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Hello,

I understand we can't use the future in an if-clause conditional like "If I will/would teach you, ...". However, I was wondering if we could use other modals like 'could', 'can', 'may', might, should. Do you think so?

Are these correct?

If I can touch you, I will be happy.
If I might speak, you will understand.

Sometimes I hear the expression 'if i may add', is this not correct?

Thank you.
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AnonymousIf I can touch you, I will be happy.
If I might speak, you will understand.

Sometimes I hear the expression 'if i may add', is this not correct?
These are common.

"If I may/might add," is usually casual - conversational - especially when used in the middle of a sentence ("sentence interrupter"?).

I think it would be safe to say that your examples all refer to future time.
AnonymousI was wondering if we could use other modals like 'could', 'can', 'may', might, should. Do you think so?
Yes. Under the right conditions you can use any of the modals in an if clause; however, some of them give the impression an old-fashioned style.

can and could are probably the most common.

You'll feel right at home in Mexico if you can speak Spanish.
If I could help you, I would.

CJ
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Thank you, Avangi and CJ. Your explanations were really helpful.
AvangiI think it would be safe to say that your examples all refer to future time.
Could you please explain further? Isn't 'might' referring to past time, though 'will' refers to future time in my example sentence "If I might speak, you will understand"?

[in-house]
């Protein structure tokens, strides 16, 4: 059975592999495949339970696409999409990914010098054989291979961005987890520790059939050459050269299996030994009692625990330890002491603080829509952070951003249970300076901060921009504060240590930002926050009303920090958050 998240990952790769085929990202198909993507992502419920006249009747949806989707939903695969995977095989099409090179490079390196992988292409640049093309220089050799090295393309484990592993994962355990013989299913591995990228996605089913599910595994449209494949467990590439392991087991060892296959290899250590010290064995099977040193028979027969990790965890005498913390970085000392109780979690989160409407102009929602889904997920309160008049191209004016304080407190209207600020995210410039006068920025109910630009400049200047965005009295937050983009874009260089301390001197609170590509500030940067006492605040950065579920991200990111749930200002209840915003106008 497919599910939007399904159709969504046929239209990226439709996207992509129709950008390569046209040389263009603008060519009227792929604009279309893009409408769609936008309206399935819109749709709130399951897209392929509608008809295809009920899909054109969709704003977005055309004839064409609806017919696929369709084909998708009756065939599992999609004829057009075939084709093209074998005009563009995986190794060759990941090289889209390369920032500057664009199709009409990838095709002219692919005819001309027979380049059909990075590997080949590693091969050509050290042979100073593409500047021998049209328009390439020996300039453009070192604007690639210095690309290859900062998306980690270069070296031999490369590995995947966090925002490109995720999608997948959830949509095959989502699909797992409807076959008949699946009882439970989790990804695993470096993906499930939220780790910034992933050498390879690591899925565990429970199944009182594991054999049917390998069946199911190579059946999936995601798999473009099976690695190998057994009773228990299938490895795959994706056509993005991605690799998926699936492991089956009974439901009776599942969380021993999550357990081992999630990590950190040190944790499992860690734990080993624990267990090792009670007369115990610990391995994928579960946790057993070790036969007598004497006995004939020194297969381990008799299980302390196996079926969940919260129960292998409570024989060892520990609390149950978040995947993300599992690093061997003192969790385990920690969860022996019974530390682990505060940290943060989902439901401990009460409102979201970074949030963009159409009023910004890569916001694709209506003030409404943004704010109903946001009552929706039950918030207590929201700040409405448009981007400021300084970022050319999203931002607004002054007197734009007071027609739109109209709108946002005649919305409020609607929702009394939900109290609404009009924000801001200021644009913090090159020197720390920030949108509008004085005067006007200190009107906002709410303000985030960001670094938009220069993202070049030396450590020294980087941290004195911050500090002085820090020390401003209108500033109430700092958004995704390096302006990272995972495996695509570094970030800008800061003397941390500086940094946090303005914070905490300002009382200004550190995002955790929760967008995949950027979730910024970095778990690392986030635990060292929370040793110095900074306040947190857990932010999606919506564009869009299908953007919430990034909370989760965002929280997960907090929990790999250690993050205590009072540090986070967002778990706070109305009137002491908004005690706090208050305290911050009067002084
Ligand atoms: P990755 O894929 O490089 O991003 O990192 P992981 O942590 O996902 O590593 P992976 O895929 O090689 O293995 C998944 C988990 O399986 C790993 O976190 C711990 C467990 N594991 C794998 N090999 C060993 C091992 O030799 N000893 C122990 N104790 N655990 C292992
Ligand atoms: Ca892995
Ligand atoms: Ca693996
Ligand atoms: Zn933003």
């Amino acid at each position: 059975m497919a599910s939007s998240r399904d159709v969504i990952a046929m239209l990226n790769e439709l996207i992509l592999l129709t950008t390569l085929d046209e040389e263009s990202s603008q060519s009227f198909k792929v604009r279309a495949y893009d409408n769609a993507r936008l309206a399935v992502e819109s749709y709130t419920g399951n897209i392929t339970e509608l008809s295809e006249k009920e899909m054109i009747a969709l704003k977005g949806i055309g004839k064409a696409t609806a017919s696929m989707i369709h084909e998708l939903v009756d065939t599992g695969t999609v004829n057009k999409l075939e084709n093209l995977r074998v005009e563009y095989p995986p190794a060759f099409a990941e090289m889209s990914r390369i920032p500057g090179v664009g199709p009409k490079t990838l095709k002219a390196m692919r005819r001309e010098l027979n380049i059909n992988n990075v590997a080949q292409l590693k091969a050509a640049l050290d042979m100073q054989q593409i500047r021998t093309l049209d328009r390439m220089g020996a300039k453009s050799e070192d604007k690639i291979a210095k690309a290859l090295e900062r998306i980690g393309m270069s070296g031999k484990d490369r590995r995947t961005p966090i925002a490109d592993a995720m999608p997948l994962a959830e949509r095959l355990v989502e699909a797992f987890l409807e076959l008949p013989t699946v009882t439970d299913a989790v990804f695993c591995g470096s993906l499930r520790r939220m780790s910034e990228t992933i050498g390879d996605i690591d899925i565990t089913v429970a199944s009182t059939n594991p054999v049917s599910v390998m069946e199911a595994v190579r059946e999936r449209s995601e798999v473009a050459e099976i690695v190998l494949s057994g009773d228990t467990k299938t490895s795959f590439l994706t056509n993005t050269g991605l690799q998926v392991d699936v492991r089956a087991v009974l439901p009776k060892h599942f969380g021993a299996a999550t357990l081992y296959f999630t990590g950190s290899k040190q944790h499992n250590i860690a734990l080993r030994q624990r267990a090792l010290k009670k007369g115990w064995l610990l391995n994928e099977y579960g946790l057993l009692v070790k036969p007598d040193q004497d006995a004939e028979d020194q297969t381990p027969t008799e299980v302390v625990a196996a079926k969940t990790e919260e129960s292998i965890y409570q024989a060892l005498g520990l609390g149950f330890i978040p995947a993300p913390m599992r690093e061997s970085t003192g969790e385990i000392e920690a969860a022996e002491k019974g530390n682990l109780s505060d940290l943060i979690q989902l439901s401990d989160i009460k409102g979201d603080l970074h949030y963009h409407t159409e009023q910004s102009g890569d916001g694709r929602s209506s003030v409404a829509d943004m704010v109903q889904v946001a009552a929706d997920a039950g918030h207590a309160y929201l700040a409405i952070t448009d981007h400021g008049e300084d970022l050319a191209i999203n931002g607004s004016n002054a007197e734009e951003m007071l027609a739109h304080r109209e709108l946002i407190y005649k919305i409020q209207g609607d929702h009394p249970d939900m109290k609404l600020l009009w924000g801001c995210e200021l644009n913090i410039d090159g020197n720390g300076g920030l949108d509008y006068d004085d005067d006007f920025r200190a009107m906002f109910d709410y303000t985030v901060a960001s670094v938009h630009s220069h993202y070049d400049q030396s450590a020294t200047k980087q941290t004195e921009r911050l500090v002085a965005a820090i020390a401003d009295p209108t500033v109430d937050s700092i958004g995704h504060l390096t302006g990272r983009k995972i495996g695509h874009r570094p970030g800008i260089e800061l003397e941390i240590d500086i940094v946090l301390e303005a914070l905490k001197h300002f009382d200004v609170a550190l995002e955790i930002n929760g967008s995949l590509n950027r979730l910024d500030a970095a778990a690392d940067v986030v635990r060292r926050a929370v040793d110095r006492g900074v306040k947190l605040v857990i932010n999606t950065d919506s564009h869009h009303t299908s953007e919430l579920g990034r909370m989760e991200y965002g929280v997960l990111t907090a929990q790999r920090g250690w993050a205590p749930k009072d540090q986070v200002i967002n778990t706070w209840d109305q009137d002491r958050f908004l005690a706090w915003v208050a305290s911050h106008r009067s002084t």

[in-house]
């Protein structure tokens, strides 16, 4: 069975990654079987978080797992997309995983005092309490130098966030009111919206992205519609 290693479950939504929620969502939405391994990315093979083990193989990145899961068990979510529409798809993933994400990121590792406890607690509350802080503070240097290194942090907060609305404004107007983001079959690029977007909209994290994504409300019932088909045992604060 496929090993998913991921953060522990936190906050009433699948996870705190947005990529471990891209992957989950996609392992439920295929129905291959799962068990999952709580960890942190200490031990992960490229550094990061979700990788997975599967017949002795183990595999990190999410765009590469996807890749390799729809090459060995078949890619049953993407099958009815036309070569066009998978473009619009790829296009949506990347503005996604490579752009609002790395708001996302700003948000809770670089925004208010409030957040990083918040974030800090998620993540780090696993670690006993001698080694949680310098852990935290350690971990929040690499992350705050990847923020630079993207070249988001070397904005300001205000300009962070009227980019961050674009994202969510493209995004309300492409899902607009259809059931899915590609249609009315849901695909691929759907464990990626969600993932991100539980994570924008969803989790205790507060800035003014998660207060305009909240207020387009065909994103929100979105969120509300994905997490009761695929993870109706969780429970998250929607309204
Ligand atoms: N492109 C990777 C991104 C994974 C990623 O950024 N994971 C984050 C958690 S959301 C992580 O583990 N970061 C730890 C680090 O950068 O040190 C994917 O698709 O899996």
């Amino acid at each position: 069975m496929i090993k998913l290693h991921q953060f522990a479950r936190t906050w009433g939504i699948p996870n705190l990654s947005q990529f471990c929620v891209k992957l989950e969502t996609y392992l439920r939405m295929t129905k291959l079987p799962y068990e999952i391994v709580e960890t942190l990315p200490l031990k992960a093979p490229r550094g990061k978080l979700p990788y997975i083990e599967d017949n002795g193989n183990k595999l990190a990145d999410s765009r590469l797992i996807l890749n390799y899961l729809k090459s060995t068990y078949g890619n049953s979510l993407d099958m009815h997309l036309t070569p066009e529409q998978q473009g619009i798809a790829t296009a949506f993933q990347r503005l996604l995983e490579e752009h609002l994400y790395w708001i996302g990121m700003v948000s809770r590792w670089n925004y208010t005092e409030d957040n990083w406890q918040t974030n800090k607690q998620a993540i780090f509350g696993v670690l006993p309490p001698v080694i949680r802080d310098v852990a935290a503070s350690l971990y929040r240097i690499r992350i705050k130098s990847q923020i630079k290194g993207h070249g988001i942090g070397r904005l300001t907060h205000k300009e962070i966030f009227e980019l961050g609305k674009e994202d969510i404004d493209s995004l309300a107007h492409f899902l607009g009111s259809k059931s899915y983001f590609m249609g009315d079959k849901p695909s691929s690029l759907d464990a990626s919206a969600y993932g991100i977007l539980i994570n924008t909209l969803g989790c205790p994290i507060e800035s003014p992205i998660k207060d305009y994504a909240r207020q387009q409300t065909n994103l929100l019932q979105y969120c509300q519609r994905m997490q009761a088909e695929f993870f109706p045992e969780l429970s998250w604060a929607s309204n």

Is it possible and correct to mixed modals (past and future) like in the following?

You'll feel right at home in Mexico if you could speak Spanish.
You would feel right at home in Mexico if you can speak Spanish.
AnonymousYou'll feel right at home in Mexico if you could speak Spanish.
You would feel right at home in Mexico if you can speak Spanish.
No, no, no!

can goes with will; could goes with would.

Any exceptions you see to this pattern are either wrong or exceptions! Don't invent your own exceptions! Emotion: smile

CJ
AnonymousYou'll feel right at home in Mexico if you could speak Spanish.
You would feel right at home in Mexico if you can speak Spanish.
The first one surely doesn't work, but the second one sounds perfectly natural to my ear.
Perhaps "exception" is in the ear of the "hearer." Emotion: wink

To me, in this context, "if you can" does not assume that you can't.
I think it functions grammatically in the same way as "since you can speak Spanish."

I hear two separate propositions here:

(1) It's not a certainty at this point that you're going to Mexico.
(2) One argument in favor of your going is that you can speak Spanish.

If this is an exception, then Viva la exception!" Emotion: happy
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AnonymousCould you please explain further? Isn't 'might' referring to past time, though 'will' refers to future time in my example sentence "If I might speak, you will understand"?
The danged modals have various meanings.
In this usage, you're asking permission to speak in the future.
"If I might have a word with you, Miss Jones." To tell the truth, I don't even know if it's a sentence. Emotion: thinking

I suppose it's a bit old fashioned, but so am I. I think these things are still said by some of us, and we expect the rest (of us) to understand. Emotion: it wasnt me
AvangiPerhaps "exception" is in the ear of the "hearer." Emotion: wink
There's always one in every crowd! Well, go ahead and encourage the complete collapse of the English language into utter chaos, if you must! Emotion: rofl

CJ
CalifJimutter chaos
I feel your pain, but mine comes from knowing that when accompanied by context, these things wouldn't raise an eyebrow.
Life is contextual, isn't it? Emotion: thinking

Best regards, - A.
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